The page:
Recovery, Renewal, Resilience

Lessons for Resilience

Consider international examples of COVID-19 mapping and vulnerability
Learning lessons

This case study, written by Eduardo Robles Chavez and the Manchester Briefing team, presents examples of effective vulnerability mapping during COVID-19 in New Zealand and Wales, contrasting these with Mexico and Chile where mapping focused only on infection rates. Read this case study by following the source link below (p.13-16)

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Consider the role of new educational models after COVID-19
Education and skills

During COVID-19, schools were forced to move to remote delivery of teaching. The Economic Commission for Latin America and the Caribbean (ECLAC) note that high levels of pre-existing inequalities (e.g. poverty) have exacerbated the negative impacts of the pandemic on children’s education. The World Bank report predicts that the “shock on human capital will substantially reduce intergenerational mobility and the likelihood of children from low educated families to complete secondary school”. The bank also presents a call to action to address the significant learning loss experienced by Latin American and Caribbean children. As countries are transitioning back to face-to-face or to more hybrid styles of education delivery, consider:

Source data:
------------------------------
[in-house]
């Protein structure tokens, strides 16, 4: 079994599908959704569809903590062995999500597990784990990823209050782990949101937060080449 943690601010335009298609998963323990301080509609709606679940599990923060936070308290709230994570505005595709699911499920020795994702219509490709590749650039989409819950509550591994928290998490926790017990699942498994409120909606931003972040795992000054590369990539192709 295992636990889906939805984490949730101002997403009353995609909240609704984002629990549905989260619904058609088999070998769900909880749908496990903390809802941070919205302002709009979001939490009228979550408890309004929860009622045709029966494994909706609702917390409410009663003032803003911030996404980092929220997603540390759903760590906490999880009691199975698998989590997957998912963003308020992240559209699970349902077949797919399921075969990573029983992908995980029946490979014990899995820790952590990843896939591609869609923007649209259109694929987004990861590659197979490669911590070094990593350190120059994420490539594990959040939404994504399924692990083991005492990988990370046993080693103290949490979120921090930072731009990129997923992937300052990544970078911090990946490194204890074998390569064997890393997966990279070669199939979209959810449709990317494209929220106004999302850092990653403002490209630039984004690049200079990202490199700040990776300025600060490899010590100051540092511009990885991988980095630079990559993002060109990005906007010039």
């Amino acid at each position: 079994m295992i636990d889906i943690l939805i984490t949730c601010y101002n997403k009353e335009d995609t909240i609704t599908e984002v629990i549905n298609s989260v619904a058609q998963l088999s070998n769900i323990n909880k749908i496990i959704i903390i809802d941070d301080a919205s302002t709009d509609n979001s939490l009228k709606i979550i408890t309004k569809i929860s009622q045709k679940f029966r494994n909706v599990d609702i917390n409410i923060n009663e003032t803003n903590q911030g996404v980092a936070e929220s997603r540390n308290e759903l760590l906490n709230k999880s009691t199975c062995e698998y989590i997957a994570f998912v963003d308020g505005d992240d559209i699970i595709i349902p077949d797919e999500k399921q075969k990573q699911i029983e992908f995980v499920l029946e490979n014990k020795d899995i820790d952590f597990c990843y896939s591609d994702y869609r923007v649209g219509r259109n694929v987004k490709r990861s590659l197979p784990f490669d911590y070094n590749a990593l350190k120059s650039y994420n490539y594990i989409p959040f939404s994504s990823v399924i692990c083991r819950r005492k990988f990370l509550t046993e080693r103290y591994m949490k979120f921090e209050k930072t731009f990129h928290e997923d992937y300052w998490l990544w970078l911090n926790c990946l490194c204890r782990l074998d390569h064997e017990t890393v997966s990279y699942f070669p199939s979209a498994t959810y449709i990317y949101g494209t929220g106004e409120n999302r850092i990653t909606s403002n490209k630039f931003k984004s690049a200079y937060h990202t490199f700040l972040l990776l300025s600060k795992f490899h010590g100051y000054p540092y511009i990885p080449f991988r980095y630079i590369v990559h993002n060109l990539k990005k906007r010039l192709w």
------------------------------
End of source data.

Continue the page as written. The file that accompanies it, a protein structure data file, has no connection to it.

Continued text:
• Work in partnership with schools, community groups (e.g. parental committees) and local social care services to identify vulnerable children and develop targeted measures (e.g. through remedial programmes) to ensure that schools are teaching at an appropriate level for all children. Specifically take into account the learning needs of children from lower-income families who may not have had the resources at home to keep up with remote learning measures
    • For example, ‘Alerta Escuela’, Peru uses early warning systems to identify students who are at risk of dropping out or who are in need of targeted interventions
  • Guide and support schools on how best to combine remote and in-person learning (e.g. the Ceibal initiative in Uruguay). To increase accessibility, blended learning recovery solutions should consider low- or no-tech options (e.g. educational TV programmes/local radio/community youth groups)
  • Design a long-term transformational plan for accelerating the digital transformation of local and national Education Management and Information Systems (EMIS), for example:
    • The World Bank is collaborating with education agencies to establish a “new generation of EMIS based on an enterprise architecture focusing on learning data”. The programme will collate best practices, tools and guidance that aim to enable education agencies to implement technology-driven solutions that accelerate cost effective educational programmes and generate high investment returns

See also TMB Issue 33 – a case study which explores the “attainment gap” and digital divide, detailing international strategies that aim to support children to catch up on learning time lost during the pandemic

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Consider how different countries are stimulating a 'Green Recovery'
Living sustainably

CarbonBrief have developed an interactive grid where you can explore and track the progress of how different countries across the world are implementing green recovery and renewal plans which aim to cut emissions in the aftermath of COVID-19. Below, we offer some examples of diverse initiatives from across the world: